536  Economy / Economics / Re: Russia Prepares To Buy Up To $10 Billion In Bitcoin To Evade US Sanctions on: January 25, 2019, 05:15:35 AM
Gold is good for private investors (and not so much for nation states)

And only as a store of value, i.e. if you are looking to earn money with it, it is definitely not the best (or even second best) choice and option. People buy gold to store their wealth in it, but you should have already acquired that wealth in the first place and not be looking to multiply it. And physical gold is definitely a long-term investment, with investment horizons possibly exceeding decades. If you want to use gold as a short-term investment (for whatever reason), you'd better look into gold derivatives as you will save yourself a lot of overhead expenses that possessing physical gold invariably involves (buying it, storing it, and then selling it)

You may have misunderstood my point. I wasn't saying it's better as an investment short-term, just that it's one of the best options for them if they want to diversify i.e. keep their money's value. They're not turning away from the USD to make money after all.
537  Economy / Economics / Re: Russia Prepares To Buy Up To $10 Billion In Bitcoin To Evade US Sanctions on: January 23, 2019, 07:55:12 AM
-snip-

That's a fair point. I never looked at it that way. I still think gold is the (much) superior option short-term though, as you don't risk it losing ~80% of its value in the span of less than a year. Either way, there's really no way for us to know what these people are doing behind the scenes lol.

That's not even a sure thing. I think we all got bamboozled. Nobody has been able to verify whether Ginko really works for RANEPA. All of this speculation was built on a few Twitter posts and zero fact-checking.

Yeah lol it's not as much a "report" as an out of nowhere claim. It did get him a small spotlight though, so good for him.
538  Bitcoin / Legal / Re: Do you have a cryptocurrency or blockchain idea for a patent? on: January 22, 2019, 08:14:37 AM
This looks like it belongs to the Services section. You'll have a lot more hits there. You can move the topic by clicking "Move Topic" on the lower left corner of the page.

Also, you may want to include references of your identity, past work, etc.
539  Economy / Economics / Re: Russia Prepares To Buy Up To $10 Billion In Bitcoin To Evade US Sanctions on: January 22, 2019, 06:19:46 AM
As I get it, no one is actually believing in Bitcoin here

And all that noise that people were making nonstop 24/7 about Bitcoin being "digital gold", "the best store of value ever", "world money", it was all thorough bullshit and elaborate lie, right? So is there a soothing light at the end of the tunnel or is it just the freight train coming our way? On the other hand, Russia not doing well financially (with that freight train coming their way) may be desperately looking for a way out ("wunderwaffe"), and in that case we can expect many strange decisions not quite in line with sound reasoning and logic, bordering on insane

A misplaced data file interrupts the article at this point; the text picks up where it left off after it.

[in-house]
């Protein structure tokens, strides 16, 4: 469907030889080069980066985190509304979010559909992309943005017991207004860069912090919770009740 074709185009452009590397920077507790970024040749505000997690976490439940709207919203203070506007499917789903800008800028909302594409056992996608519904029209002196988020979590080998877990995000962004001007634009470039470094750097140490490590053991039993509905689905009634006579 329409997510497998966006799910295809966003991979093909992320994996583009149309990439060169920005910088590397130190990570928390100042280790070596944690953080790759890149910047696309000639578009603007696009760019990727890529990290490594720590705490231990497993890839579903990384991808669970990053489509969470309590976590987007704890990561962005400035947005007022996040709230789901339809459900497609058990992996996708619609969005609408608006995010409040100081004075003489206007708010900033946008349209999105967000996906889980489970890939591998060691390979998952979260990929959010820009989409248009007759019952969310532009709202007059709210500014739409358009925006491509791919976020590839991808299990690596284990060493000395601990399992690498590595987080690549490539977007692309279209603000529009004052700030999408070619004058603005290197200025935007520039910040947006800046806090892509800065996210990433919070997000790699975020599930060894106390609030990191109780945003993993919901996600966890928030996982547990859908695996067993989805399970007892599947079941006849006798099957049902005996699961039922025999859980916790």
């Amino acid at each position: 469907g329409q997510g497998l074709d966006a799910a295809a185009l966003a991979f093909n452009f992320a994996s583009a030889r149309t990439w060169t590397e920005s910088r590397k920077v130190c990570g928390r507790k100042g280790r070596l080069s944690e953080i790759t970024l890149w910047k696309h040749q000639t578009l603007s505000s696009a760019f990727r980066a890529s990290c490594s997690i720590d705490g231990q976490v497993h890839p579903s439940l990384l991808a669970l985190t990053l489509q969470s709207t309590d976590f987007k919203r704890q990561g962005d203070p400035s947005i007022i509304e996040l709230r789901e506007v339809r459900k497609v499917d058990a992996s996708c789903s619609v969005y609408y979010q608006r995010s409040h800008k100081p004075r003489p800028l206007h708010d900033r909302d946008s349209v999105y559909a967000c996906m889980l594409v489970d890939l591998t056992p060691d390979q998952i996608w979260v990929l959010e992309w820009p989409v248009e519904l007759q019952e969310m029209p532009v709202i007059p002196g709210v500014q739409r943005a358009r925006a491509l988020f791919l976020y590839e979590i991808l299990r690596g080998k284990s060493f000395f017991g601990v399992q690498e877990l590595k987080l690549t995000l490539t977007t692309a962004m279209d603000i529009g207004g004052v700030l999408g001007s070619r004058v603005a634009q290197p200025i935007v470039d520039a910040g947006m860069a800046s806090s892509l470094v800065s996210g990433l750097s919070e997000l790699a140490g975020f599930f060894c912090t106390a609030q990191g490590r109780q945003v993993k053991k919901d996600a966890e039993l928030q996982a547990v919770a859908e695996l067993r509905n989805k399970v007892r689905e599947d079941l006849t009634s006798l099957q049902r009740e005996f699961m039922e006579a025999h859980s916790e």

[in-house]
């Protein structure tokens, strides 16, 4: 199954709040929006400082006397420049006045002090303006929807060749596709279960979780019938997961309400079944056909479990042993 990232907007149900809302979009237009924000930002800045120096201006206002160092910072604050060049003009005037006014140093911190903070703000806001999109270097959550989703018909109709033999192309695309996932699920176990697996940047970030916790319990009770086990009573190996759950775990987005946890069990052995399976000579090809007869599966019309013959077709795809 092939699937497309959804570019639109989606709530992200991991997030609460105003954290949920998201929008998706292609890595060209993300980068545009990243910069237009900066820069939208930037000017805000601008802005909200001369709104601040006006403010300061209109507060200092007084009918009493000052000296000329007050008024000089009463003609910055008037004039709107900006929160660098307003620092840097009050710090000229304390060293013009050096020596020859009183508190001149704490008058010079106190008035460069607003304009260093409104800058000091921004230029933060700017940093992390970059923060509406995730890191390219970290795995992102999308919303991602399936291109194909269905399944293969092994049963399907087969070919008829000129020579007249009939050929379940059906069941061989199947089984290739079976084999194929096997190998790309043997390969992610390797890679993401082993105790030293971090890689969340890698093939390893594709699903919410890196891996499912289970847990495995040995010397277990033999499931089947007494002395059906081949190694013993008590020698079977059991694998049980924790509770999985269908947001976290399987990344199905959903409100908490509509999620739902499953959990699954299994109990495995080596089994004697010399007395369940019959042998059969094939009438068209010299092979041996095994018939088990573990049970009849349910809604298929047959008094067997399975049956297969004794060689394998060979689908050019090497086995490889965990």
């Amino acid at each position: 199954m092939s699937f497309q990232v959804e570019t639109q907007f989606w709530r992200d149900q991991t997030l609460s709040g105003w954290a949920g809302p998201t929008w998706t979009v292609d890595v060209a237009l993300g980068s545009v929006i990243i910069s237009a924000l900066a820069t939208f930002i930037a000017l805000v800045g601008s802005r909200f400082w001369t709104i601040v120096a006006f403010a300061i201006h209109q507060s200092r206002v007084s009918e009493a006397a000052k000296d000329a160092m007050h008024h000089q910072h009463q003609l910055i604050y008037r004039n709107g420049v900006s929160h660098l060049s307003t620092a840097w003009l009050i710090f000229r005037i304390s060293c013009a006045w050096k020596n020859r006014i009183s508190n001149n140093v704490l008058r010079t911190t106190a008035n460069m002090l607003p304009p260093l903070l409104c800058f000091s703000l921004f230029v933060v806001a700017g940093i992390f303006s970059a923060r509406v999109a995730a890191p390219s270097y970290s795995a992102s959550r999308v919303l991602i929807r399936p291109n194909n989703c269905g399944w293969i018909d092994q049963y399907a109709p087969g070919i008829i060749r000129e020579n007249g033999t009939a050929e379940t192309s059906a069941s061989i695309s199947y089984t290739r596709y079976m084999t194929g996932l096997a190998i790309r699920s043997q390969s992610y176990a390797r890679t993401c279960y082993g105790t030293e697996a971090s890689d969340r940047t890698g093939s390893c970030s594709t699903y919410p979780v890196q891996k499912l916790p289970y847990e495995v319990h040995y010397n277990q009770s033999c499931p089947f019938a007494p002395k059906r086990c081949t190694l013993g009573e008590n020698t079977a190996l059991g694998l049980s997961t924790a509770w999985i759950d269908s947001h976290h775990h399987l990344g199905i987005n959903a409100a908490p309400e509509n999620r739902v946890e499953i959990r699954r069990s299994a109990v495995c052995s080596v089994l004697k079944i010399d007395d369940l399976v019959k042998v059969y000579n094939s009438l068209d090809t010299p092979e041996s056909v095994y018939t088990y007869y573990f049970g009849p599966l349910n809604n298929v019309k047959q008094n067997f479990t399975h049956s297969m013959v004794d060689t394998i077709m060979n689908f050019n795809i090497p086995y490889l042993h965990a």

I don't think it's a lack of belief, it's more of believing that Russia will not be able to afford to risk that amount for long-term gains. A lot of believers here are in for the long haul so they couldn't care less about how well Bitcoin is doing in the short term -- something that Russia should probably be very concerned about.

Large entities usually tend to stock up on whatever they plan to buy in, then have news outlets start with what seems to be an empty rumor, where after that the entities themselves confirm the rumors.

It wasn't even a news outlet. The reports apparently came from one Russian economist, and everyone just picked up on it. He does have ties to the Russian Government though, which is why he was taken seriously.

But yeah, same dude also speculated that Bitcoin will reach $2m by the end of 2019. He could very well be a sitting on a good amount and wants to make some cash. We won't know for sure though, I guess.
540  Economy / Economics / Re: Russia Prepares To Buy Up To $10 Billion In Bitcoin To Evade US Sanctions on: January 21, 2019, 08:36:41 AM
right now i not see news like this have effect to make BTC price pump too much.

only news like exchange hack can make BTC price dump more than everything

It can't, because it's based on very shaky speculation. I'm pretty sure no one wholeheartedly believes this, considering Bitcoin's recent woes and how large the amount is. They probably can't risk all of that, especially because they aren't even doing well financially in the first place. If it does happen though, I'd expect a furious bull run. I mean, Bitcoin as a reserve currency? Sign me up lol.
Pages: « 1 2 3 4 5 6 7 8 9 10 11 12 13 14 15 16 17 18 19 20 21 22 23 24 25 26 [27] 28 29 30 31 32 33 34 35 36 37 38 39 40 41 42 43 44 45 46 47 48 49 50 51 52 53 54 55 56 57 58 59 60 61 62 63 64 65 66 67 68 69 70 71 72 73 74 75 76 77 ... 165 »
Sponsored by , a Bitcoin-accepting VPN.
Powered by MySQL Powered by PHP Powered by SMF 1.1.19 | SMF © 2006-2009, Simple Machines Valid XHTML 1.0! Valid CSS!